Translated by: MOS Education Team – NoQ G
Bank of England President Andrew Bailey believes inflationary pressures may be more persistent than previously forecast, citing soaring energy costs and signs of cost pressures affecting wage levels.
Bailey said the Bank of England will do its best to ease household pressures. Earlier, the Office for National Statistics said the U.K. consumer price index (CPI) rose 5.4% in December from a year earlier, a higher-than-expected increase and the biggest rise since March 1992, after rising 5.1% in November.
Investors believe that the Bank of England will raise the bank interest rate to 0.5% on February 3, and the likelihood will be more than 80%. In December 2021, the Bank of England had raised interest rate from 0.1% to 0.25%, becoming the first major central bank to raise borrowing costs since the outbreak of the epidemic.
Meanwhile, minutes of the European Central Bank (ECB) meeting showed a serious divergence in policymakers’ views on the inflation outlook. The ECB cut its stimulus to the economy in the meeting on December 16, but extended its bond-buying program until at least the end of 2022 on the grounds that inflation could fall back below the 2% target by the end of this year, a decision that was not unanimously approved. The minutes show that policymakers are deeply divided on the outlook, with 25 policymakers arguing that inflation is at risk of exceeding expectations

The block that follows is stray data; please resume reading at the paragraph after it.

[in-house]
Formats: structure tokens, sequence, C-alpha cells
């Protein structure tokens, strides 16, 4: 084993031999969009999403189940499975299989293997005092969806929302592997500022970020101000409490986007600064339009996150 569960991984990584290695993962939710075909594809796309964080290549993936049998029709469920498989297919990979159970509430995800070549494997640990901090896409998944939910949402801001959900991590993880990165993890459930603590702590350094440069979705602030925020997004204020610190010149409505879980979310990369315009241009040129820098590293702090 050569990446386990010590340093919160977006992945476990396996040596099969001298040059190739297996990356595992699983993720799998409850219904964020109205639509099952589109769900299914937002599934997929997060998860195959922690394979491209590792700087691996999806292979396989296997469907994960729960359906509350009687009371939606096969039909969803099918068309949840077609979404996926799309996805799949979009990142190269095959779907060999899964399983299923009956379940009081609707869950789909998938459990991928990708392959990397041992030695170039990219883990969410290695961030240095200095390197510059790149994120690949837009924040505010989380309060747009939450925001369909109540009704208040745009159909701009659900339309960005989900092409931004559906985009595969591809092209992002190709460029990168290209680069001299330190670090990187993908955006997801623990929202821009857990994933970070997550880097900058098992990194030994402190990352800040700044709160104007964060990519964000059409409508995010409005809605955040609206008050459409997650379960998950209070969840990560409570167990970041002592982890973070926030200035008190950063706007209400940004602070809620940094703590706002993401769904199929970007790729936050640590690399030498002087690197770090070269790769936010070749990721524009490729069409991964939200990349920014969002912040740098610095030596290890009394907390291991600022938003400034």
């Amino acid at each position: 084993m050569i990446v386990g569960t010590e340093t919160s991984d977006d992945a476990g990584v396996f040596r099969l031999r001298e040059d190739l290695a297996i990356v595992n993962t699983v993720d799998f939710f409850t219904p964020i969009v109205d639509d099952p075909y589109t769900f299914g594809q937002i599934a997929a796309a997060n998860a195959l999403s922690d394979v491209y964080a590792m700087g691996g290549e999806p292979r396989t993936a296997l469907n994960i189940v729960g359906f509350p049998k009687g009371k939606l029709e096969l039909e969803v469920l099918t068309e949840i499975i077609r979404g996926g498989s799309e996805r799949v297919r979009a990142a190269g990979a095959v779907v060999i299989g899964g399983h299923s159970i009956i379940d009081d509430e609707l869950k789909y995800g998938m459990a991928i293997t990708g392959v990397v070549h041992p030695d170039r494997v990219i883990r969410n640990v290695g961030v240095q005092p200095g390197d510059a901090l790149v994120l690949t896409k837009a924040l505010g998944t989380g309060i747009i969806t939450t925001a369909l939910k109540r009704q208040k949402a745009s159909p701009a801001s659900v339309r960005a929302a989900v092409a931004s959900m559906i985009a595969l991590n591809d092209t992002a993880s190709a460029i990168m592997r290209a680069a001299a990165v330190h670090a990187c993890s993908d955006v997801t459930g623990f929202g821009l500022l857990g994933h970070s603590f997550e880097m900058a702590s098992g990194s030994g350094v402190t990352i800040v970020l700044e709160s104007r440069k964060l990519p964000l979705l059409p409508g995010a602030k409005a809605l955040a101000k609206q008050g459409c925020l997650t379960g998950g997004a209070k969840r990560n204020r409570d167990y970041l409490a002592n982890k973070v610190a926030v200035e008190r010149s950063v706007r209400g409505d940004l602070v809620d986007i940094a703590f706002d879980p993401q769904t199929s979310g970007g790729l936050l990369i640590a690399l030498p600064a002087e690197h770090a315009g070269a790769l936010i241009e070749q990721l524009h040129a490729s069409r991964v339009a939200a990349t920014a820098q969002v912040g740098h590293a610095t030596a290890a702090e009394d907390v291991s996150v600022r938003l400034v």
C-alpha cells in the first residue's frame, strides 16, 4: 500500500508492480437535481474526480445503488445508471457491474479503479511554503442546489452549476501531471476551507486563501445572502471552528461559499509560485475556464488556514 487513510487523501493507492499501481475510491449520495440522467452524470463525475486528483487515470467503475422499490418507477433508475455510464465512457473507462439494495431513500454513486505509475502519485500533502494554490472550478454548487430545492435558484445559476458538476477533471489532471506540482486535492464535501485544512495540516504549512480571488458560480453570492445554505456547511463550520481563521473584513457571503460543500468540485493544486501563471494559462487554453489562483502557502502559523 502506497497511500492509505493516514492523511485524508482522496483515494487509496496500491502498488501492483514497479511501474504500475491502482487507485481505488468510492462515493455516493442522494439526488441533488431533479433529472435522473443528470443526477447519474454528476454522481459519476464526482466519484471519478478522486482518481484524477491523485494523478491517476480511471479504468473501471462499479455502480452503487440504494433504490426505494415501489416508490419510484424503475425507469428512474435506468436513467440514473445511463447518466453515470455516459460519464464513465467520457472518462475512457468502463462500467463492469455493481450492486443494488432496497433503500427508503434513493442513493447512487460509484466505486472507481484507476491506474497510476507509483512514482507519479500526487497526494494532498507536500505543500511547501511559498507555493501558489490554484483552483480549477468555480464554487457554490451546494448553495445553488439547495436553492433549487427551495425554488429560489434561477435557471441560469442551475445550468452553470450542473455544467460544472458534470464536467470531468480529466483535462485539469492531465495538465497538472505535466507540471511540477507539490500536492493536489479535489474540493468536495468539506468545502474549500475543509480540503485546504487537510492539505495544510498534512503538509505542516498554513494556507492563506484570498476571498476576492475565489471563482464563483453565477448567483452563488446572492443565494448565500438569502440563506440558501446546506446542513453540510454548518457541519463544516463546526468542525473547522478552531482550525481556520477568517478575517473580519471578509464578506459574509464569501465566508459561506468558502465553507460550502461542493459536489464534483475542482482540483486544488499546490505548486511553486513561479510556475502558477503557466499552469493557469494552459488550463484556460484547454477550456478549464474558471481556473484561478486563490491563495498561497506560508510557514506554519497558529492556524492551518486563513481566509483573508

The minutes of the ECB meeting said “there were warnings that inflation ‘above target over a longer period of time’ could not be ruled out.” “For 2023 and 2024, inflation in the baseline forecast is already relatively close to 2%, and given the upside risks to the forecast, inflation can easily remain above 2%.
5 of the 25 Governing Council members opposed the December policy move, a rare number of dissenters for a Governing Council that usually strives for consensus and does not always conduct formal voting. The prevailing view in the ECB is that inflation rate will decrease on its own, even without taking policy action.
Currently, inflation rate has reached a record 5%, more than twice the ECB’s target. For the past 10 years, the ECB’s forecasts have been inconsistent with the level of actual inflation development, and policymakers have questioned the bank’s forecasting model in several recent meetings.
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